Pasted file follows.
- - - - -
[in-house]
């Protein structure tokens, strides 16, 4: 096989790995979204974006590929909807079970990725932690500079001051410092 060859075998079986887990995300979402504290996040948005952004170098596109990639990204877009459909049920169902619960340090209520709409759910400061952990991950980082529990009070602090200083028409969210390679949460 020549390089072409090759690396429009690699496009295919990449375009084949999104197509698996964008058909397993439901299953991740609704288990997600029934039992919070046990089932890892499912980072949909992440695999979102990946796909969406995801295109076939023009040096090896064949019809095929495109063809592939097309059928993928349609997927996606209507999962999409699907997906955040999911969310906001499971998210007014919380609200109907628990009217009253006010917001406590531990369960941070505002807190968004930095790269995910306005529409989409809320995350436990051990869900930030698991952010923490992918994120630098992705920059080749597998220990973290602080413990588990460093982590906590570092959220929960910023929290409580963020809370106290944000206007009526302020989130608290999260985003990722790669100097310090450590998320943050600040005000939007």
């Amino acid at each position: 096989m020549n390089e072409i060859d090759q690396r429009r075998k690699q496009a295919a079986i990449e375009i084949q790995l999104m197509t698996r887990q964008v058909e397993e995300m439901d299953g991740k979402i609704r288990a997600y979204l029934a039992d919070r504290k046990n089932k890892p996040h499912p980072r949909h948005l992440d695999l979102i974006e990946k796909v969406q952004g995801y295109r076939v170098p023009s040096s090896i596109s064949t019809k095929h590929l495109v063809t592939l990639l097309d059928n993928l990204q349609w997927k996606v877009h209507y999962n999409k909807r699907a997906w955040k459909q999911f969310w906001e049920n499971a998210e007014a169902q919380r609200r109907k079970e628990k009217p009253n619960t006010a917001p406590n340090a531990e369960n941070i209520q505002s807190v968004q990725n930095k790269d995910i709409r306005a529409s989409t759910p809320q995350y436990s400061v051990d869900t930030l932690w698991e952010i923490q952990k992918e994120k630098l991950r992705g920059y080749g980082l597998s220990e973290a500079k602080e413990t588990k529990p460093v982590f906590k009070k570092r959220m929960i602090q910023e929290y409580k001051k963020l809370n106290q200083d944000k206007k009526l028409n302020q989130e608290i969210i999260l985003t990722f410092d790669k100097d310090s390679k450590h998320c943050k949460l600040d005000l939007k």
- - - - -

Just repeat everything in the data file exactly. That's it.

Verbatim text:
[in-house]
């Protein structure tokens, strides 16, 4: 096989790995979204974006590929909807079970990725932690500079001051410092 060859075998079986887990995300979402504290996040948005952004170098596109990639990204877009459909049920169902619960340090209520709409759910400061952990991950980082529990009070602090200083028409969210390679949460 020549390089072409090759690396429009690699496009295919990449375009084949999104197509698996964008058909397993439901299953991740609704288990997600029934039992919070046990089932890892499912980072949909992440695999979102990946796909969406995801295109076939023009040096090896064949019809095929495109063809592939097309059928993928349609997927996606209507999962999409699907997906955040999911969310906001499971998210007014919380609200109907628990009217009253006010917001406590531990369960941070505002807190968004930095790269995910306005529409989409809320995350436990051990869900930030698991952010923490992918994120630098992705920059080749597998220990973290602080413990588990460093982590906590570092959220929960910023929290409580963020809370106290944000206007009526302020989130608290999260985003990722790669100097310090450590998320943050600040005000939007």
């Amino acid at each position: 096989m020549n390089e072409i060859d090759q690396r429009r075998k690699q496009a295919a079986i990449e375009i084949q790995l999104m197509t698996r887990q964008v058909e397993e995300m439901d299953g991740k979402i609704r288990a997600y979204l029934a039992d919070r504290k046990n089932k890892p996040h499912p980072r949909h948005l992440d695999l979102i974006e990946k796909v969406q952004g995801y295109r076939v170098p023009s040096s090896i596109s064949t019809k095929h590929l495109v063809t592939l990639l097309d059928n993928l990204q349609w997927k996606v877009h209507y999962n999409k909807r699907a997906w955040k459909q999911f969310w906001e049920n499971a998210e007014a169902q919380r609200r109907k079970e628990k009217p009253n619960t006010a917001p406590n340090a531990e369960n941070i209520q505002s807190v968004q990725n930095k790269d995910i709409r306005a529409s989409t759910p809320q995350y436990s400061v051990d869900t930030l932690w698991e952010i923490q952990k992918e994120k630098l991950r992705g920059y080749g980082l597998s220990e973290a500079k602080e413990t588990k529990p460093v982590f906590k009070k570092r959220m929960i602090q910023e929290y409580k001051k963020l809370n106290q200083d944000k206007k009526l028409n302020q989130e608290i969210i999260l985003t990722f410092d790669k100097d310090s390679k450590h998320c943050k949460l600040d005000l939007k």